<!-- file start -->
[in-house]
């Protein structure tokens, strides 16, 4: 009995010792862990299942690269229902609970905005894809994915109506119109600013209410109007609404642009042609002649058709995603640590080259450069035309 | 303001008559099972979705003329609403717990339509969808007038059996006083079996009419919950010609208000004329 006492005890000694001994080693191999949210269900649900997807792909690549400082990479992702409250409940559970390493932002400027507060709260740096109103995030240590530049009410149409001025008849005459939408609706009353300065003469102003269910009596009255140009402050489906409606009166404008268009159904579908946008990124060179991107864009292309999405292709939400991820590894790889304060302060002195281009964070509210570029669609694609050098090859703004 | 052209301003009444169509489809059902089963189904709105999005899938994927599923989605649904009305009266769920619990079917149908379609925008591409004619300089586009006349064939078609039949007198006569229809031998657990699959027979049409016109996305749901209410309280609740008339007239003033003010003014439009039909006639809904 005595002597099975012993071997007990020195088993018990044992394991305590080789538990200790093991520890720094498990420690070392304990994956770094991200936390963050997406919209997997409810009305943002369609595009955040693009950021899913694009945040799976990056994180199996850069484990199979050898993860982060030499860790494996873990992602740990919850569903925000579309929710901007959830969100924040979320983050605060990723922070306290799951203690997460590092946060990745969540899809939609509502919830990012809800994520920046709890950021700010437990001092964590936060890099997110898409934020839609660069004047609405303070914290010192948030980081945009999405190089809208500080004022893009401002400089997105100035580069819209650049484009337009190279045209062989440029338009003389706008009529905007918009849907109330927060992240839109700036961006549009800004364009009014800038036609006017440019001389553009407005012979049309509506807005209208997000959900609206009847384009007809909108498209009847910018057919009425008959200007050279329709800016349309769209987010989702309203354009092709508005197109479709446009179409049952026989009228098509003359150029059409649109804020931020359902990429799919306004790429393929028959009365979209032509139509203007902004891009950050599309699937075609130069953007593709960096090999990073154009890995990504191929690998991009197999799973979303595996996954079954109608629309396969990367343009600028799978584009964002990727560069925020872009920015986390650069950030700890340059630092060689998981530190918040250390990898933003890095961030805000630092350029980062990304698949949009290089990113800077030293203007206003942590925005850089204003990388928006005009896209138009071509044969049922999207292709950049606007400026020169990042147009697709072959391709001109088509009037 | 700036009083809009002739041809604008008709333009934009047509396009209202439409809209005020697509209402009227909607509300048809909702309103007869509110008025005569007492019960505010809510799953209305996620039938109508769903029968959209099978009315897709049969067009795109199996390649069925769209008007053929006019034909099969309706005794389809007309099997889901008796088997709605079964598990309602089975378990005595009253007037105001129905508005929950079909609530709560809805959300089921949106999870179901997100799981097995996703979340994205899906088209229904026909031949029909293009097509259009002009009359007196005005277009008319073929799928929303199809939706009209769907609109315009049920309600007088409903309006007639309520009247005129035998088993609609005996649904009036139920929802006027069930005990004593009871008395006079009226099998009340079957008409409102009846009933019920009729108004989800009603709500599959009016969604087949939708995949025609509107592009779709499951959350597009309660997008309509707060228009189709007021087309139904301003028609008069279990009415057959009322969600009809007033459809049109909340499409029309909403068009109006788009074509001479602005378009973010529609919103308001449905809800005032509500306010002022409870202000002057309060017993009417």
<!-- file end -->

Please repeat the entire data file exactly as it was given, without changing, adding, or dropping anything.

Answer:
[in-house]
């Protein structure tokens, strides 16, 4: 009995010792862990299942690269229902609970905005894809994915109506119109600013209410109007609404642009042609002649058709995603640590080259450069035309 | 303001008559099972979705003329609403717990339509969808007038059996006083079996009419919950010609208000004329 006492005890000694001994080693191999949210269900649900997807792909690549400082990479992702409250409940559970390493932002400027507060709260740096109103995030240590530049009410149409001025008849005459939408609706009353300065003469102003269910009596009255140009402050489906409606009166404008268009159904579908946008990124060179991107864009292309999405292709939400991820590894790889304060302060002195281009964070509210570029669609694609050098090859703004 | 052209301003009444169509489809059902089963189904709105999005899938994927599923989605649904009305009266769920619990079917149908379609925008591409004619300089586009006349064939078609039949007198006569229809031998657990699959027979049409016109996305749901209410309280609740008339007239003033003010003014439009039909006639809904 005595002597099975012993071997007990020195088993018990044992394991305590080789538990200790093991520890720094498990420690070392304990994956770094991200936390963050997406919209997997409810009305943002369609595009955040693009950021899913694009945040799976990056994180199996850069484990199979050898993860982060030499860790494996873990992602740990919850569903925000579309929710901007959830969100924040979320983050605060990723922070306290799951203690997460590092946060990745969540899809939609509502919830990012809800994520920046709890950021700010437990001092964590936060890099997110898409934020839609660069004047609405303070914290010192948030980081945009999405190089809208500080004022893009401002400089997105100035580069819209650049484009337009190279045209062989440029338009003389706008009529905007918009849907109330927060992240839109700036961006549009800004364009009014800038036609006017440019001389553009407005012979049309509506807005209208997000959900609206009847384009007809909108498209009847910018057919009425008959200007050279329709800016349309769209987010989702309203354009092709508005197109479709446009179409049952026989009228098509003359150029059409649109804020931020359902990429799919306004790429393929028959009365979209032509139509203007902004891009950050599309699937075609130069953007593709960096090999990073154009890995990504191929690998991009197999799973979303595996996954079954109608629309396969990367343009600028799978584009964002990727560069925020872009920015986390650069950030700890340059630092060689998981530190918040250390990898933003890095961030805000630092350029980062990304698949949009290089990113800077030293203007206003942590925005850089204003990388928006005009896209138009071509044969049922999207292709950049606007400026020169990042147009697709072959391709001109088509009037 | 700036009083809009002739041809604008008709333009934009047509396009209202439409809209005020697509209402009227909607509300048809909702309103007869509110008025005569007492019960505010809510799953209305996620039938109508769903029968959209099978009315897709049969067009795109199996390649069925769209008007053929006019034909099969309706005794389809007309099997889901008796088997709605079964598990309602089975378990005595009253007037105001129905508005929950079909609530709560809805959300089921949106999870179901997100799981097995996703979340994205899906088209229904026909031949029909293009097509259009002009009359007196005005277009008319073929799928929303199809939706009209769907609109315009049920309600007088409903309006007639309520009247005129035998088993609609005996649904009036139920929802006027069930005990004593009871008395006079009226099998009340079957008409409102009846009933019920009729108004989800009603709500599959009016969604087949939708995949025609509107592009779709499951959350597009309660997008309509707060228009189709007021087309139904301003028609008069279990009415057959009322969600009809007033459809049109909340499409029309909403068009109006788009074509001479602005378009973010529609919103308001449905809800005032509500306010002022409870202000002057309060017993009417």